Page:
Steven O'Brien is a lieutenant colonel in the Minnesota Air National Guard's 133rd Airlift Wing.
O'Brien has become notable due to a pair of significant involvements on 9/11, when he and his crew flew close, in space and time, to the crashes of two of the four airliners hijacked that day: American Airlines Flight 77 and United Airlines Flight 93. The former hit the Pentagon, while the latter later crashed in a field in western Pennsylvania.
Steven O'Brien Wikipedia
On September 11, 2001, O'Brien was flying a Minnesota Air National Guard C-130H (Hercules) cargo airplane. He and his crew were on a return journey to Minnesota after having delivered supplies in the Caribbean. He took off from Andrews Air Force Base, just southeast of Washington DC, at about 9:30 am (EDT), and headed "north and west". "[We] had a beautiful view of the Mall", he remarked.
noticed this airplane up and to the left of us, at 10 o'clock. He was descending to our altitude, four miles or so away.
The plane came nearer until it
pretty much filled our windscreen. Then he made a pretty aggressive turn, so he was moving right in front of us, a mile and a half, two miles away.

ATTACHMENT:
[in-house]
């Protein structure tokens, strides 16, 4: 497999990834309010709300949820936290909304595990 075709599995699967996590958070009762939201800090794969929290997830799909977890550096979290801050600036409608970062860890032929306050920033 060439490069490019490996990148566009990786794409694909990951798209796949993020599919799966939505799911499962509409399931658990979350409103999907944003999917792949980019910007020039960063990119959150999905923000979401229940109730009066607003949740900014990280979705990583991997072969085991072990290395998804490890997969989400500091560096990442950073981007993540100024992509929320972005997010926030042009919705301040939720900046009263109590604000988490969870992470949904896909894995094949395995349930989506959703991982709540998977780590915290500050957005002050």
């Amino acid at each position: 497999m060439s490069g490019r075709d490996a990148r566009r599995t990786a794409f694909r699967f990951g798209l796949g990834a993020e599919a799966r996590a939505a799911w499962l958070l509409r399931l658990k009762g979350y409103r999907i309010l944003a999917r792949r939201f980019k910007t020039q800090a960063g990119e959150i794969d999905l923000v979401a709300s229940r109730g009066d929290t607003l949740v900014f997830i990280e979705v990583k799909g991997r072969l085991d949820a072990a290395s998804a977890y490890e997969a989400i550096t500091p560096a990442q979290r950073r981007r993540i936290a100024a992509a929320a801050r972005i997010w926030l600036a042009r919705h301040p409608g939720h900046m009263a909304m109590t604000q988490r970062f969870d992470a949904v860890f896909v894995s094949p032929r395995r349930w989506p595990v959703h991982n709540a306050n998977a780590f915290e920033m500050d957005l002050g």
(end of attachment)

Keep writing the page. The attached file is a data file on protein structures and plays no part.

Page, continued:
Washington Reagan National Airport air traffic control asked O'Brien to identify the aircraft. He reported that the plane was either a 757 or 767 Boeing airliner, and that its silver fuselage meant it was probably an American Airlines jet. Controllers asked ("vectored") O'Brien to follow the plane (later identified as the errant AA Flight 77) as it approached Washington DC from the west. He attempted to, having difficulty picking it out in the East Coast haze. O'Brien saw a fireball, and initially believed the aircraft had hit the ground, but then saw the west side of the Pentagon. He reported to the control tower, "Looks like that aircraft crashed into the Pentagon sir".
The Hercules resumed its scheduled flight path. When crossing western Pennsylvania at about 10:00 am, local air traffic control asked them to try to spot another errant aircraft, Flight 93. Black smoke was seen barreling from an open field on the left hand side of the Hercules.
O'Brien's flight was 17 miles from the crash site. His flight observed the smoke within 1 minute 37 seconds of the crash of Flight 93.O'Brien, Steven, Lt. Col., aircraft commander
Schumacher, Robert, Major, copilot
Rosenthal, Jeffrey, Master Sgt., flight engineer